Recently, Tom Riley and Laura Haddock, stars of “Da Vinci’s Demons,” were enjoying some Southern California sun, a big change from the often cold and rainy Wales where they shoot the Starz adventure series, which begins its second season Friday.
“We would call this summer,” says Haddock, who plays the mysterious Lucrezia, a spy, assassin and a woman driven by a hidden past. She is the strange counterpart to the series’ title character played by Riley, the young, charismatic, self-confident and handsome Leonardo da Vinci, a brilliant inventor and swashbuckler with an enormous scientific curiosity.
On hand this day, too, is the show’s creator, writer, director and producer David S. Goyer, who lives here. The screenwriter of “Man of Steel” — who is working on the untitled Superman-Batman project — says he only had to spend about six weeks in Wales during the second-season shoot. For season one, he was there almost the entire time because they were creating everything from scratch.
“It’s amazing what you can do now via the Internet — editing and sound mixing and stuff like that — that you couldn’t do five years ago,” says Goyer, who is also doing a pilot for NBC based on comic book writer-creator Alan Moore’s character John Constantine.
While the stars of “Da Vinci’s Demons” may have been stuck in Wales, the storyline isn’t, especially this season. Though the show adheres to the basic history — set in the world of 15th century Renaissance Italy — it primarily traffics in the fantastical. When season two opens, Florence is under siege and Leonardo’s patron, Lorenzo de Medici (Elliot Cowan) is on the run, leaving his determined wife (Lara Pulver) in charge of defending the city from Vatican forces.
Though it is up to Leonardo to save de Medici, what really occupies his thoughts is a quest for the Book of Leaves, a tome that holds ancient scientific secrets. That quest this season will take him to the Incan empire in South America; never mind it’s a decade or two before Christopher Columbus made landfall in the New World.
The South America scenes also were shot in Wales — although some second-unit stuff was filmed in South America — so the actors stayed put.
“I thought the worst thing about it when I saw the episodes was now they will never let us leave Wales because it looked so good,” laughs Riley, who adds that Starz wants its shows to have a lush cinematic look that network shows normally don’t have.
But the thinking for “Da Vinci’s Demons” — 10 episodes this year, up two from last season — isn’t like a network show. It doesn’t live and die simply on ratings in the U.S. Half of its financing comes from overseas, notes Goyer, and the show is seen in 125 countries over Fox International Channels, airing after the exclusive premiere on Starz.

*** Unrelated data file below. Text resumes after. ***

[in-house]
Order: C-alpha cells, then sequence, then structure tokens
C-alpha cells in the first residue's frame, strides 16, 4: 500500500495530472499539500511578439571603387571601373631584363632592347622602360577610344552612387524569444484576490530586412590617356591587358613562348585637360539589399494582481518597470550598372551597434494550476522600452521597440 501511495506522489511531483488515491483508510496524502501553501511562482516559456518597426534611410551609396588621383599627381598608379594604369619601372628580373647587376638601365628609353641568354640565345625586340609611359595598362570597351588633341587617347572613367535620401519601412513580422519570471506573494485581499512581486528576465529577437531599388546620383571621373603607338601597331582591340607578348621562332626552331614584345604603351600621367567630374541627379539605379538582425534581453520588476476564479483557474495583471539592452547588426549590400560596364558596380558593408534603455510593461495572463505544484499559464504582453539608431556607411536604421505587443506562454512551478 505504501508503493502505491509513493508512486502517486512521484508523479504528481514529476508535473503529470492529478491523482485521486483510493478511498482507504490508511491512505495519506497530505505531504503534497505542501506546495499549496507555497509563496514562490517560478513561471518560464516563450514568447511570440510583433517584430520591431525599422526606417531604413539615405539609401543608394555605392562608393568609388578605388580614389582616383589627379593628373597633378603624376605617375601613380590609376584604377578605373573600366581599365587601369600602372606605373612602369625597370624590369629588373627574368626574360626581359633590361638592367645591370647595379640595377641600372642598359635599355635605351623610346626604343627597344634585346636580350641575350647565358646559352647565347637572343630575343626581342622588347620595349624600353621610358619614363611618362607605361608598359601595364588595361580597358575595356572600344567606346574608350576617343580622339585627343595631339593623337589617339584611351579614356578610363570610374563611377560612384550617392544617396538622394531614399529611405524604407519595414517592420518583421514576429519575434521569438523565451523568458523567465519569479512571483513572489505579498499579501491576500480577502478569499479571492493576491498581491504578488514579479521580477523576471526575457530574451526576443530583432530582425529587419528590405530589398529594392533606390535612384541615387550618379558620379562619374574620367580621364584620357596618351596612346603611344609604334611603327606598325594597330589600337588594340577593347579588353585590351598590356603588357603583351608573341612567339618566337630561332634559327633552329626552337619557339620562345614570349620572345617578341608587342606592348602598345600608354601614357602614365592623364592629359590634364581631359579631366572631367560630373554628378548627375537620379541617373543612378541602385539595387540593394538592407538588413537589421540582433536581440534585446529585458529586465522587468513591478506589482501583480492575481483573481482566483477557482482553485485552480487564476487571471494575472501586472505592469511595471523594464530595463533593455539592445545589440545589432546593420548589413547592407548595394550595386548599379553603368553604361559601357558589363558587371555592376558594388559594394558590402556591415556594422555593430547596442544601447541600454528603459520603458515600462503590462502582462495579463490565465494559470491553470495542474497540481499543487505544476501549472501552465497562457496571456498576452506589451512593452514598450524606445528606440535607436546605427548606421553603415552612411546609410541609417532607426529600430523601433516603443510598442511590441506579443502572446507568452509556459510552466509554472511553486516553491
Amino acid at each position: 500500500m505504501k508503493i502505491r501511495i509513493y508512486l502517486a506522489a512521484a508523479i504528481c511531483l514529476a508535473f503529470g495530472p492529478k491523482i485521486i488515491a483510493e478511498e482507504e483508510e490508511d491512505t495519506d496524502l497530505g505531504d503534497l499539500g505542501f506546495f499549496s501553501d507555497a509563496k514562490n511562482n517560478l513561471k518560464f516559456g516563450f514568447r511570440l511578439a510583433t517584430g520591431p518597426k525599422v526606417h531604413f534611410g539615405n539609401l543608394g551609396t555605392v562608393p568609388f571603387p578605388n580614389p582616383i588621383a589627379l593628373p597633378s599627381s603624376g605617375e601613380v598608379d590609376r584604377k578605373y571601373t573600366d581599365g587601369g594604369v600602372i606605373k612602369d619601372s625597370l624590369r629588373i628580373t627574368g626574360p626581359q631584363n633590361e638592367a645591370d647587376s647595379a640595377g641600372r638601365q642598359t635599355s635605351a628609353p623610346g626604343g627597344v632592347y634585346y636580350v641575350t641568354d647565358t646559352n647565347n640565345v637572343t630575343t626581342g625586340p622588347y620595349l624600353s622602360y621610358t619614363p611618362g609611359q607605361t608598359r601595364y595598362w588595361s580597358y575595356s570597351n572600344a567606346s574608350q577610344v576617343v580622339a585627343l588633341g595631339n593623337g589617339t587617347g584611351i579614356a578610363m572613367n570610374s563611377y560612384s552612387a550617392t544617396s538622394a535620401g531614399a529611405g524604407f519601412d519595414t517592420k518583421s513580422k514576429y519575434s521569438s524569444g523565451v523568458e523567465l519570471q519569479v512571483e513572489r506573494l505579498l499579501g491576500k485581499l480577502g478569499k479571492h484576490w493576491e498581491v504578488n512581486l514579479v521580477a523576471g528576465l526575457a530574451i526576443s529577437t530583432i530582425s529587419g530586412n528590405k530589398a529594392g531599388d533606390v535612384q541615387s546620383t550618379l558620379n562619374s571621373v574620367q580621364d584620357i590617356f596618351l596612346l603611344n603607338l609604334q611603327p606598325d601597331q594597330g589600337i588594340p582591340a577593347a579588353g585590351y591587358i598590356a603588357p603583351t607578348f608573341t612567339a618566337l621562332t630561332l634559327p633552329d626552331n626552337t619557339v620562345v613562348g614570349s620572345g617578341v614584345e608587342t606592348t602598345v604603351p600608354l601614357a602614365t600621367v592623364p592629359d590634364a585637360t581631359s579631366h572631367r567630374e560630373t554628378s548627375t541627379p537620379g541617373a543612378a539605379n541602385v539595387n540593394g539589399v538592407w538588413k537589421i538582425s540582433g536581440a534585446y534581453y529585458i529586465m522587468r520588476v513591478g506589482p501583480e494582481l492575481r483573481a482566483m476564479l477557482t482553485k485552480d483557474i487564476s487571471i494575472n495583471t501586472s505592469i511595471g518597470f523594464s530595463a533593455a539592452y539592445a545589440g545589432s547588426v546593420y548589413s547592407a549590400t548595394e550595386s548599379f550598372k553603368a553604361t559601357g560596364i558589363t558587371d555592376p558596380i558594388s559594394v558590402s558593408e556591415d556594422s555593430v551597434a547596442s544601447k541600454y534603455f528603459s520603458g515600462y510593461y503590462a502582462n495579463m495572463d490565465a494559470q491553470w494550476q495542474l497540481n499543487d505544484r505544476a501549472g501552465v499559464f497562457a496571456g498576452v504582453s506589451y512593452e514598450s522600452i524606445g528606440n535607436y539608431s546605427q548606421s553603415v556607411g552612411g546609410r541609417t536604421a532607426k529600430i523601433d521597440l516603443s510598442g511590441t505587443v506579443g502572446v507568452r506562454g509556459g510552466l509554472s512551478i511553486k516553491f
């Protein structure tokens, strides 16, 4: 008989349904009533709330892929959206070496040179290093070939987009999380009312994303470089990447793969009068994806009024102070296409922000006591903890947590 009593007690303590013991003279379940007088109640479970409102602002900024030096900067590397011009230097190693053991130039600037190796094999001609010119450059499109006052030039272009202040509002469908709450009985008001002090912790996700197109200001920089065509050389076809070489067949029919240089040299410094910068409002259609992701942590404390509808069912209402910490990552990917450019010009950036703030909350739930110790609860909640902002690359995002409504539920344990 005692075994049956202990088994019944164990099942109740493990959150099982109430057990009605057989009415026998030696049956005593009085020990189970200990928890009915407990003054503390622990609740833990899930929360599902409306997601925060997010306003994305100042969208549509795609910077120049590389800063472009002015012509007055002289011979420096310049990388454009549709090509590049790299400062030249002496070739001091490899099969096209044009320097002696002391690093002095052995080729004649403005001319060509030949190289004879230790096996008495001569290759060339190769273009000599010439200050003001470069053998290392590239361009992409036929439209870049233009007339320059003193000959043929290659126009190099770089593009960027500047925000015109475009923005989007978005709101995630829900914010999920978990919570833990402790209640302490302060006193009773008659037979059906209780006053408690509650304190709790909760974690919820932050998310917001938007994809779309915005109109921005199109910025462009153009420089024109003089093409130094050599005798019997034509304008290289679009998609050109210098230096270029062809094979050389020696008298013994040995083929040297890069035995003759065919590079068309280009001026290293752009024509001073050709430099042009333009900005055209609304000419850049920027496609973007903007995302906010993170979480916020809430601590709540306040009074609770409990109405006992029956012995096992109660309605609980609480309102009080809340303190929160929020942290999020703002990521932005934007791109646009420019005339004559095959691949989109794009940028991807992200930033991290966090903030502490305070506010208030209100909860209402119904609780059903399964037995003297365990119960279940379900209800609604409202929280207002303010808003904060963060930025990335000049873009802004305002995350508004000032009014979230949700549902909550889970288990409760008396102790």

“One of the things that was really exciting for me was realizing that there is a much bigger world out there,” says Goyer. He immersed himself in a lot of British television to see what they were up to, catching things like “Sherlock” and “Luther” before they became popular in the U.S.
“Watching this resurgence of foreign television and foreign co-productions is really fascinating. I’m all for anything that breaks down the traditional network model,” he says.
But back to Wales and season two. While Riley and Haddock spent months together on-set filming, Leonardo and his sometime lover Lucrezia will be mostly on separate journeys this season.
“The thing that Laura and I have always stuck to is the idea that actually they’re very similar,” says Riley, 32, who was off the next day to shoot a British independent film, “Kill Your Friends.”
“They’re both on a quest that they believe is more important than anything else — both leaving death and destruction in their wake. And both have men in the shadows telling them what to do.”
Haddock, 28, says playing Lucrezia in the first season was tricky because there was so little known about her.
“It was obvious that she is a puppet. The question is, who is the puppeteer? In season two, you find out the reason why she is the way she is.”
The actress, who is married to actor Sam Claflin (“The Hunger Games: Catching Fire”), will be seen in the role of Meredith Quill in Marvel’s superhero movie “Guardians of the Galaxy,” coming out this summer.
Riley says we will see changes in Leonardo, too.
“He’s been putting the people around him through his agonizing quest, and this season, he is beginning to take stock of his behavior.”
Riley adds that while there is more emotional human drama, “We don’t skimp on the action.”
Riley and Haddock — both trained in stage combat — indeed have a lot of riding and fighting to do for their roles in “Da Vinci’s Demons.” Da Vinci is an ambidextrous swordsman who constantly gets into scrapes.
“Leonardo gets put through the ringer this season,” Riley says, “and by the eighth episode, I felt like I had been put through the ringer.”
DA VINCI’S DEMONS
When: 10 p.m. Friday with numerous repeats.
Follow Rob Lowman on Twitter: @roblowman1